This is strange. Punch’s Chux Ohai writes on the controversy surrounding four current Nigerian songs.
Whenever there is a case of music copyright infringement, it is usually between a recording artiste on one hand and an individual or organisation, on the other. In most cases, the artiste would be the one accusing the other party – most likely to be a records pirate – of stealing his intellectual property.
But a music producer, Divine Austins, aka Deevee, who is also the official producer for D’banj, changed the norm when he took to Twitter a few days ago to accuse popular rapper, Olamide, of stealing ideas for new songs from his boss.
In three tweets, Deevee claimed that Olamide had been stealing concepts from D’banj’s recording outlet, DB Records, each time he visited the place in the past.
Addressing Olamide directly, he said, “With due respect, have you run out of ideas? Every time you come to our zones, you always got to steal some idea. I won’t let this fly.”
The producer went on to provide a link to ‘Shake it’, a song by D’banj, which is one of the reasons for the outburst on the social media network. The other song believed to have been lifted off an original idea by D’banj and his team is Olamide’s ‘Don’t Stop’.
Then, as if sensing that his action might annoy his boss, he apologised to D’banj, tweeting, “I am very sorry boss. I mean no disrespect, but I have stayed silent for too long and I am ready to face the consequences for dropping the link.”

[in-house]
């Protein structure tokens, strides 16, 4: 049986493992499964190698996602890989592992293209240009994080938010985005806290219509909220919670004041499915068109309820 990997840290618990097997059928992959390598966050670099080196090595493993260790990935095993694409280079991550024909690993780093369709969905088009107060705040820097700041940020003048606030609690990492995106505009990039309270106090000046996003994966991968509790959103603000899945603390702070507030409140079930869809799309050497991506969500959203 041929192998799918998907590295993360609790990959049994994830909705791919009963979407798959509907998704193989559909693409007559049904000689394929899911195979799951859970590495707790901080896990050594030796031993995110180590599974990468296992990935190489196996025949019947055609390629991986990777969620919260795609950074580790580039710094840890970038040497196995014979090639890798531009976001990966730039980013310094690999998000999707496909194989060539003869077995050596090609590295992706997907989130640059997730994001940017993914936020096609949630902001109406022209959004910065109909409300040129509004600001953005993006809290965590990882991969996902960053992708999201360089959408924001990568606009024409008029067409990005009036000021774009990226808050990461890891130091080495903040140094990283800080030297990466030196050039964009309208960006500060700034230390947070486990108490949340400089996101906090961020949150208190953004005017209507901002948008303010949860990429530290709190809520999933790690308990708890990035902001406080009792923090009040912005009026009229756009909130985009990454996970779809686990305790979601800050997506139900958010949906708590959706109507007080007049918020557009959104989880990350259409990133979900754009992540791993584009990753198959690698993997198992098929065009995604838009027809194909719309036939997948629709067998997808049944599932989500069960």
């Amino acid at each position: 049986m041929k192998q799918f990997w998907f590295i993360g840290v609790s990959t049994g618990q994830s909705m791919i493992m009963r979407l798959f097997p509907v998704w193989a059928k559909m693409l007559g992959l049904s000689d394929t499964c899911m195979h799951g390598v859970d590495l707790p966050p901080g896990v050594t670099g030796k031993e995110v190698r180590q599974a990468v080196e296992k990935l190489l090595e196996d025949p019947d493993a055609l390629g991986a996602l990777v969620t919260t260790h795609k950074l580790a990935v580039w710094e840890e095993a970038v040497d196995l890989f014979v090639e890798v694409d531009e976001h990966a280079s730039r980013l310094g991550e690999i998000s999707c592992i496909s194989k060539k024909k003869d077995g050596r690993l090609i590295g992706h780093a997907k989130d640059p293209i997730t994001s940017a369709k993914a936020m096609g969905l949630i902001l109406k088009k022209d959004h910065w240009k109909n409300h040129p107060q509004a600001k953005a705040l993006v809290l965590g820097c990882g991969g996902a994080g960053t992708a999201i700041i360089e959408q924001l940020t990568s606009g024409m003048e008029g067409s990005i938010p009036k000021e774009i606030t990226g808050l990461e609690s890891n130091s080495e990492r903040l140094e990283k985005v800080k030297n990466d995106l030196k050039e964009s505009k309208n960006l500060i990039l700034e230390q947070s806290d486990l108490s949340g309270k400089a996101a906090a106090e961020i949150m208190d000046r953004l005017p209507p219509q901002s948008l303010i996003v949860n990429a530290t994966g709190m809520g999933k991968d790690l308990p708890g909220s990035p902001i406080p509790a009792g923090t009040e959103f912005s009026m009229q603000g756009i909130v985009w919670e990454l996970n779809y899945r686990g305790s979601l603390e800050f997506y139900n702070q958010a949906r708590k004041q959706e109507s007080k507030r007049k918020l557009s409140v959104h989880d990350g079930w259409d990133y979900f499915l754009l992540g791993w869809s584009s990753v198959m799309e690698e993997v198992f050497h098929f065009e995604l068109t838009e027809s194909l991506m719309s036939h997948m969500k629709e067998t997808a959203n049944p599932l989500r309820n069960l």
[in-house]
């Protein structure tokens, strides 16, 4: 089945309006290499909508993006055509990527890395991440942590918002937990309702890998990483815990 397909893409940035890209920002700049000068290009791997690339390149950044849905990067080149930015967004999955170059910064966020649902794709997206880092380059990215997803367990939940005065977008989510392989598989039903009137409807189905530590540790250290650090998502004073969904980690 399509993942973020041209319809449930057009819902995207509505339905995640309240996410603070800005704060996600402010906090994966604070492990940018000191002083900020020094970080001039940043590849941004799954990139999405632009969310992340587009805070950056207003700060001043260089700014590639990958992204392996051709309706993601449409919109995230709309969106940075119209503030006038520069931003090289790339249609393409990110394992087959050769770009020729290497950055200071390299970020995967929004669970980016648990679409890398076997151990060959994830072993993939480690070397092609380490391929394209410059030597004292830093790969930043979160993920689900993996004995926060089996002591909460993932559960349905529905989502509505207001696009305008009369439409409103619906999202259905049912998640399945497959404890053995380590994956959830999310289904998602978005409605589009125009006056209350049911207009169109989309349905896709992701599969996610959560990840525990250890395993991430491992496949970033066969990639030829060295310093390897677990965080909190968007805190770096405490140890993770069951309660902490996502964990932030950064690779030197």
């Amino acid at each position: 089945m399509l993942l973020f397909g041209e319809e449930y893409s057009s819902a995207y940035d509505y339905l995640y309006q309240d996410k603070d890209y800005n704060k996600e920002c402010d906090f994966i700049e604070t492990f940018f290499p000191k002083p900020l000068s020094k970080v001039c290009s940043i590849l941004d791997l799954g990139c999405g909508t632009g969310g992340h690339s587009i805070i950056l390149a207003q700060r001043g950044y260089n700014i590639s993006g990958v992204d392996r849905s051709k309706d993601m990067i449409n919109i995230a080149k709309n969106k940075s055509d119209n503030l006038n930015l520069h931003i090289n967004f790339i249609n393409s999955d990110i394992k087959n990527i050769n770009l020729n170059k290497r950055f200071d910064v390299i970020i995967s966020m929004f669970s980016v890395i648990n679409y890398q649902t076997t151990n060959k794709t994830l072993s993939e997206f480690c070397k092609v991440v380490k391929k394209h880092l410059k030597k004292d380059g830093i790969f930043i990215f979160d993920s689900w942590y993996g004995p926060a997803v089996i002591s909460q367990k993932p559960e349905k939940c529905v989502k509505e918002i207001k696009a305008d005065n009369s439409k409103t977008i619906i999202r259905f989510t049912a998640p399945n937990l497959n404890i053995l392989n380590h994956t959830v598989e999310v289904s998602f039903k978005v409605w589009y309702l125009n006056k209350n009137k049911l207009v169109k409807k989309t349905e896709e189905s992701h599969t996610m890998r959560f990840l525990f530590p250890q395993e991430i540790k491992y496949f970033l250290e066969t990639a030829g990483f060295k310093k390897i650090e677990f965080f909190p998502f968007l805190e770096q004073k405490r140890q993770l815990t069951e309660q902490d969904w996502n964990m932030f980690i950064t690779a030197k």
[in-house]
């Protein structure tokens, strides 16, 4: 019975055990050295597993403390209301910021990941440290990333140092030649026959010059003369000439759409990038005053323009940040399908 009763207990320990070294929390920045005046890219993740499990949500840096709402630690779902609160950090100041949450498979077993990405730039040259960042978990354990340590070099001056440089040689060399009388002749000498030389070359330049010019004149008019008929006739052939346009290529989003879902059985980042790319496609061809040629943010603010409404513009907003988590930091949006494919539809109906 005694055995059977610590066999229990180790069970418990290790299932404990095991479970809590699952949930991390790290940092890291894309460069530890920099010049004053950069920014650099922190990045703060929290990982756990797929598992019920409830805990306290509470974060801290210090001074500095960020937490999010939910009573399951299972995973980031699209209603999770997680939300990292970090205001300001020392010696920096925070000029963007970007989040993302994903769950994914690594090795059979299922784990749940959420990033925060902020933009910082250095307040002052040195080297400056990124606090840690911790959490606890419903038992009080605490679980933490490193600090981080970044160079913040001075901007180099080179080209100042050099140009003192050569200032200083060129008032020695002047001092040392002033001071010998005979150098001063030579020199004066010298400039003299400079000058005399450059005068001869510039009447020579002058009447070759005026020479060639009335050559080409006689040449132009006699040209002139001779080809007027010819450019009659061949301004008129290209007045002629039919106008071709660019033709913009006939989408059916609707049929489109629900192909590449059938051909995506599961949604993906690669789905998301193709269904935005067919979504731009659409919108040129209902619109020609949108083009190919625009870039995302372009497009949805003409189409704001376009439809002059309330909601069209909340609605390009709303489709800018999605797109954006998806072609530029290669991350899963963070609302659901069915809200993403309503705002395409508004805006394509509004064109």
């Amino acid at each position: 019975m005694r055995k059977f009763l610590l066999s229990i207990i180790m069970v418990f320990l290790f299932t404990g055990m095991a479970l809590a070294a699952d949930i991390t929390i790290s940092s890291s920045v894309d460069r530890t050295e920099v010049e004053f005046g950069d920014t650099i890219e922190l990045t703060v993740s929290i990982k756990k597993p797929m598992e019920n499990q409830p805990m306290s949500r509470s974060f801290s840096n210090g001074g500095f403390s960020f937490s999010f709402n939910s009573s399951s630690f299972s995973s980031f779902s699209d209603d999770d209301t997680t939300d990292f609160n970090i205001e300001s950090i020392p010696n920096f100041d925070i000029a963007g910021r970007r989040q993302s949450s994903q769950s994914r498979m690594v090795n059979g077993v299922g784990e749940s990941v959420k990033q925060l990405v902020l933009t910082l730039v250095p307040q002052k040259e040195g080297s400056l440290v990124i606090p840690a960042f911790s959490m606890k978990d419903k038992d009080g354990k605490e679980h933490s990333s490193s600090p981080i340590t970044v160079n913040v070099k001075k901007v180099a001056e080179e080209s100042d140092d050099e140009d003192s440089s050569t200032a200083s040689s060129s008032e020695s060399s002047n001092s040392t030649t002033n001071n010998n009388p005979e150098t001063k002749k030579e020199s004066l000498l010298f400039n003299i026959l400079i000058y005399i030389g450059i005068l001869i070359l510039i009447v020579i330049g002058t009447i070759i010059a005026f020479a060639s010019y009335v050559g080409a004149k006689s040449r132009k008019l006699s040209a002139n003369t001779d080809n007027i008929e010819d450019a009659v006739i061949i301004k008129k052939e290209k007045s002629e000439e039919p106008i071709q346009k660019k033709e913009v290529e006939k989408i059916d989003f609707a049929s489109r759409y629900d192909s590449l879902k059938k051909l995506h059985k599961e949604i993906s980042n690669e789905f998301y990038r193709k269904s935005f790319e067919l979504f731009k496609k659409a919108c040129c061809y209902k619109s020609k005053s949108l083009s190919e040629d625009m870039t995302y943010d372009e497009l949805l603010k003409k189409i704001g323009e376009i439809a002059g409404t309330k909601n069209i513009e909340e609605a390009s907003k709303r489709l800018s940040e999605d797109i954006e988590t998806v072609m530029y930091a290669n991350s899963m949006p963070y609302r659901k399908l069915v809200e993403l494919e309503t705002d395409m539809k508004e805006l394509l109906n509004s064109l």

Olamide, who has just been named the Hottest Nigerian Artiste in 2015 by MTV Base, is yet to respond to the allegations and efforts made by to get his reaction through his manager, Alexander, failed to yield positive results.
Also, two songs recently released by Five Star Music and the star-studded Mavin Records, titled ‘Ebeano’ and ‘Jantamanta’, respectively, are the subjects of a controversy currently raging in industry.
According to watchers, both songs are too similar in terms of the beats to be taken as coincidental. It is speculated that one of the two music companies must have copied or ‘stolen’ the original idea for the beat.
But investigation by our correspondent showed that the beat actually originated from the boss of Mavin Records, Don Jazzy, and it leaked to the wrong hands after he sent out snippets of it.